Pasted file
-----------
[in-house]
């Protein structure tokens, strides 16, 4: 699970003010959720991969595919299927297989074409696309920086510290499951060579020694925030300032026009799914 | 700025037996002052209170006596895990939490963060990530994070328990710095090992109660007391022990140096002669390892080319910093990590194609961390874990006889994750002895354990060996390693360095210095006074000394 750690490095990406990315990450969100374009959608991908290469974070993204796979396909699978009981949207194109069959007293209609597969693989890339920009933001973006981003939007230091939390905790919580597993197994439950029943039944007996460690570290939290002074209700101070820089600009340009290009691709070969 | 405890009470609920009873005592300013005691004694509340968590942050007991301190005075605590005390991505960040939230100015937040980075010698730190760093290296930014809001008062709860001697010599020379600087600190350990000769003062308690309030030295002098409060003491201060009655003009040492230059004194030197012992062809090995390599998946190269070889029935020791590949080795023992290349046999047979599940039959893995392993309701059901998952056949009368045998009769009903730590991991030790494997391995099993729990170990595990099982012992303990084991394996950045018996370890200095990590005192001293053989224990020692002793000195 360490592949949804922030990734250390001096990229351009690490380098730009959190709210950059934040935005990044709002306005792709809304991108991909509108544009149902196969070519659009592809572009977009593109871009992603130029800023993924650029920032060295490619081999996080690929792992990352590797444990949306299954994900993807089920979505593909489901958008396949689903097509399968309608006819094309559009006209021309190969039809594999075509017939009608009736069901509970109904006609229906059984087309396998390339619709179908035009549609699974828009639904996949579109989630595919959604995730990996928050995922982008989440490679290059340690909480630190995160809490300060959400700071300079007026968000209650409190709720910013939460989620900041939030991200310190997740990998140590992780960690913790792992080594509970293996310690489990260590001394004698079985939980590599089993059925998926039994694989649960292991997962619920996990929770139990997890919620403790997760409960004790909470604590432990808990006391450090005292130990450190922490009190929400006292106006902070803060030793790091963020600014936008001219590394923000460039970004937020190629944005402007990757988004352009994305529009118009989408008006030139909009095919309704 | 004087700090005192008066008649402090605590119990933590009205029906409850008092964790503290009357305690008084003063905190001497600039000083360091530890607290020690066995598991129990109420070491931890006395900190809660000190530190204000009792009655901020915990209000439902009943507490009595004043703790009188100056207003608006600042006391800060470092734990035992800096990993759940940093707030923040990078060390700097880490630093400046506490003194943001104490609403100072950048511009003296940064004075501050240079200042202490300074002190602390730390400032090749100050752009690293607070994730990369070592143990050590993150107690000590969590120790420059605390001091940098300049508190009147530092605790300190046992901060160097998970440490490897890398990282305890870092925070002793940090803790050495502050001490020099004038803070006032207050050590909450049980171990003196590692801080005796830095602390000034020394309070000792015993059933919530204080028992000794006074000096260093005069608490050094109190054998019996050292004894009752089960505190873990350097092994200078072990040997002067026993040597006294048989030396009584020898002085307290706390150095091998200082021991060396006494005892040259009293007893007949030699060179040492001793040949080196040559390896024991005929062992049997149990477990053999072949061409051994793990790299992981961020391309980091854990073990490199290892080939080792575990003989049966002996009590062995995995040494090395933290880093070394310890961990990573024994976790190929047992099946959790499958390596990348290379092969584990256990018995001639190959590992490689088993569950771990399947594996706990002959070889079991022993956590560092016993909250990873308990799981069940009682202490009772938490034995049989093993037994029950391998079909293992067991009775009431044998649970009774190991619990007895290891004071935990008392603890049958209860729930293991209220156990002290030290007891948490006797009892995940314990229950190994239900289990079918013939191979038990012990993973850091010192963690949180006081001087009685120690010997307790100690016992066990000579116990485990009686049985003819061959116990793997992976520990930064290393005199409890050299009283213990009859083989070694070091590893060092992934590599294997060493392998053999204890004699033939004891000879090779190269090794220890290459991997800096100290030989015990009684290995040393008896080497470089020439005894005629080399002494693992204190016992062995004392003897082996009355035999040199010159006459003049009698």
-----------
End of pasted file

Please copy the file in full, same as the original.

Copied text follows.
[in-house]
């Protein structure tokens, strides 16, 4: 699970003010959720991969595919299927297989074409696309920086510290499951060579020694925030300032026009799914 | 700025037996002052209170006596895990939490963060990530994070328990710095090992109660007391022990140096002669390892080319910093990590194609961390874990006889994750002895354990060996390693360095210095006074000394 750690490095990406990315990450969100374009959608991908290469974070993204796979396909699978009981949207194109069959007293209609597969693989890339920009933001973006981003939007230091939390905790919580597993197994439950029943039944007996460690570290939290002074209700101070820089600009340009290009691709070969 | 405890009470609920009873005592300013005691004694509340968590942050007991301190005075605590005390991505960040939230100015937040980075010698730190760093290296930014809001008062709860001697010599020379600087600190350990000769003062308690309030030295002098409060003491201060009655003009040492230059004194030197012992062809090995390599998946190269070889029935020791590949080795023992290349046999047979599940039959893995392993309701059901998952056949009368045998009769009903730590991991030790494997391995099993729990170990595990099982012992303990084991394996950045018996370890200095990590005192001293053989224990020692002793000195 360490592949949804922030990734250390001096990229351009690490380098730009959190709210950059934040935005990044709002306005792709809304991108991909509108544009149902196969070519659009592809572009977009593109871009992603130029800023993924650029920032060295490619081999996080690929792992990352590797444990949306299954994900993807089920979505593909489901958008396949689903097509399968309608006819094309559009006209021309190969039809594999075509017939009608009736069901509970109904006609229906059984087309396998390339619709179908035009549609699974828009639904996949579109989630595919959604995730990996928050995922982008989440490679290059340690909480630190995160809490300060959400700071300079007026968000209650409190709720910013939460989620900041939030991200310190997740990998140590992780960690913790792992080594509970293996310690489990260590001394004698079985939980590599089993059925998926039994694989649960292991997962619920996990929770139990997890919620403790997760409960004790909470604590432990808990006391450090005292130990450190922490009190929400006292106006902070803060030793790091963020600014936008001219590394923000460039970004937020190629944005402007990757988004352009994305529009118009989408008006030139909009095919309704 | 004087700090005192008066008649402090605590119990933590009205029906409850008092964790503290009357305690008084003063905190001497600039000083360091530890607290020690066995598991129990109420070491931890006395900190809660000190530190204000009792009655901020915990209000439902009943507490009595004043703790009188100056207003608006600042006391800060470092734990035992800096990993759940940093707030923040990078060390700097880490630093400046506490003194943001104490609403100072950048511009003296940064004075501050240079200042202490300074002190602390730390400032090749100050752009690293607070994730990369070592143990050590993150107690000590969590120790420059605390001091940098300049508190009147530092605790300190046992901060160097998970440490490897890398990282305890870092925070002793940090803790050495502050001490020099004038803070006032207050050590909450049980171990003196590692801080005796830095602390000034020394309070000792015993059933919530204080028992000794006074000096260093005069608490050094109190054998019996050292004894009752089960505190873990350097092994200078072990040997002067026993040597006294048989030396009584020898002085307290706390150095091998200082021991060396006494005892040259009293007893007949030699060179040492001793040949080196040559390896024991005929062992049997149990477990053999072949061409051994793990790299992981961020391309980091854990073990490199290892080939080792575990003989049966002996009590062995995995040494090395933290880093070394310890961990990573024994976790190929047992099946959790499958390596990348290379092969584990256990018995001639190959590992490689088993569950771990399947594996706990002959070889079991022993956590560092016993909250990873308990799981069940009682202490009772938490034995049989093993037994029950391998079909293992067991009775009431044998649970009774190991619990007895290891004071935990008392603890049958209860729930293991209220156990002290030290007891948490006797009892995940314990229950190994239900289990079918013939191979038990012990993973850091010192963690949180006081001087009685120690010997307790100690016992066990000579116990485990009686049985003819061959116990793997992976520990930064290393005199409890050299009283213990009859083989070694070091590893060092992934590599294997060493392998053999204890004699033939004891000879090779190269090794220890290459991997800096100290030989015990009684290995040393008896080497470089020439005894005629080399002494693992204190016992062995004392003897082996009355035999040199010159006459003049009698």